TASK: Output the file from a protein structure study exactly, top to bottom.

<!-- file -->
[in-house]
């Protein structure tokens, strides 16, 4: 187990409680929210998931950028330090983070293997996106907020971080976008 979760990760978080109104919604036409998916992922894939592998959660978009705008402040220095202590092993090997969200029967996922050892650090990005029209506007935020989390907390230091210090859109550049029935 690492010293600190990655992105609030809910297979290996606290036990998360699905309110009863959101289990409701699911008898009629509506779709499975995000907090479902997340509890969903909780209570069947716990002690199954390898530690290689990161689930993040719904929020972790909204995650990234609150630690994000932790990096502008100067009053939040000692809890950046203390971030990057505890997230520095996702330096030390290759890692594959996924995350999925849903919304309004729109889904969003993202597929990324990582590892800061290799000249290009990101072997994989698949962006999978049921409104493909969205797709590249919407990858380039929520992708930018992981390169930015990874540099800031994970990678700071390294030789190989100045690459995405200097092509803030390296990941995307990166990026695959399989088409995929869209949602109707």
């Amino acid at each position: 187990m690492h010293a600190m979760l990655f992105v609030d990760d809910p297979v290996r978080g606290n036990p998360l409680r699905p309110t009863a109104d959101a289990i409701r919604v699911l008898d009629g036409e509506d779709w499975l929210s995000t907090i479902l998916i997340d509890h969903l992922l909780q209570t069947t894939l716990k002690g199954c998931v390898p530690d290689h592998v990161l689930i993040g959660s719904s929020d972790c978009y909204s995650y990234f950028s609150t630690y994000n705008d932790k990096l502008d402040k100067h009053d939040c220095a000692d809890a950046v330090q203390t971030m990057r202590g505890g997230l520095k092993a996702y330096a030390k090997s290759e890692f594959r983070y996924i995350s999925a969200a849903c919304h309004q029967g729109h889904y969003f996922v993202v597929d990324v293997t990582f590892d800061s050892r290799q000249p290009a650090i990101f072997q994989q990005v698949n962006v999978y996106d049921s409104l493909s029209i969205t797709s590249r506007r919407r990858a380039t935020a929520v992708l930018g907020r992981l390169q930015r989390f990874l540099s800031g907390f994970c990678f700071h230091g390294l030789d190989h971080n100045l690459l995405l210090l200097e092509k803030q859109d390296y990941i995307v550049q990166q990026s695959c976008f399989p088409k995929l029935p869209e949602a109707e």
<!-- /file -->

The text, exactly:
[in-house]
């Protein structure tokens, strides 16, 4: 187990409680929210998931950028330090983070293997996106907020971080976008 979760990760978080109104919604036409998916992922894939592998959660978009705008402040220095202590092993090997969200029967996922050892650090990005029209506007935020989390907390230091210090859109550049029935 690492010293600190990655992105609030809910297979290996606290036990998360699905309110009863959101289990409701699911008898009629509506779709499975995000907090479902997340509890969903909780209570069947716990002690199954390898530690290689990161689930993040719904929020972790909204995650990234609150630690994000932790990096502008100067009053939040000692809890950046203390971030990057505890997230520095996702330096030390290759890692594959996924995350999925849903919304309004729109889904969003993202597929990324990582590892800061290799000249290009990101072997994989698949962006999978049921409104493909969205797709590249919407990858380039929520992708930018992981390169930015990874540099800031994970990678700071390294030789190989100045690459995405200097092509803030390296990941995307990166990026695959399989088409995929869209949602109707």
């Amino acid at each position: 187990m690492h010293a600190m979760l990655f992105v609030d990760d809910p297979v290996r978080g606290n036990p998360l409680r699905p309110t009863a109104d959101a289990i409701r919604v699911l008898d009629g036409e509506d779709w499975l929210s995000t907090i479902l998916i997340d509890h969903l992922l909780q209570t069947t894939l716990k002690g199954c998931v390898p530690d290689h592998v990161l689930i993040g959660s719904s929020d972790c978009y909204s995650y990234f950028s609150t630690y994000n705008d932790k990096l502008d402040k100067h009053d939040c220095a000692d809890a950046v330090q203390t971030m990057r202590g505890g997230l520095k092993a996702y330096a030390k090997s290759e890692f594959r983070y996924i995350s999925a969200a849903c919304h309004q029967g729109h889904y969003f996922v993202v597929d990324v293997t990582f590892d800061s050892r290799q000249p290009a650090i990101f072997q994989q990005v698949n962006v999978y996106d049921s409104l493909s029209i969205t797709s590249r506007r919407r990858a380039t935020a929520v992708l930018g907020r992981l390169q930015r989390f990874l540099s800031g907390f994970c990678f700071h230091g390294l030789d190989h971080n100045l690459l995405l210090l200097e092509k803030q859109d390296y990941i995307v550049q990166q990026s695959c976008f399989p088409k995929l029935p869209e949602a109707e």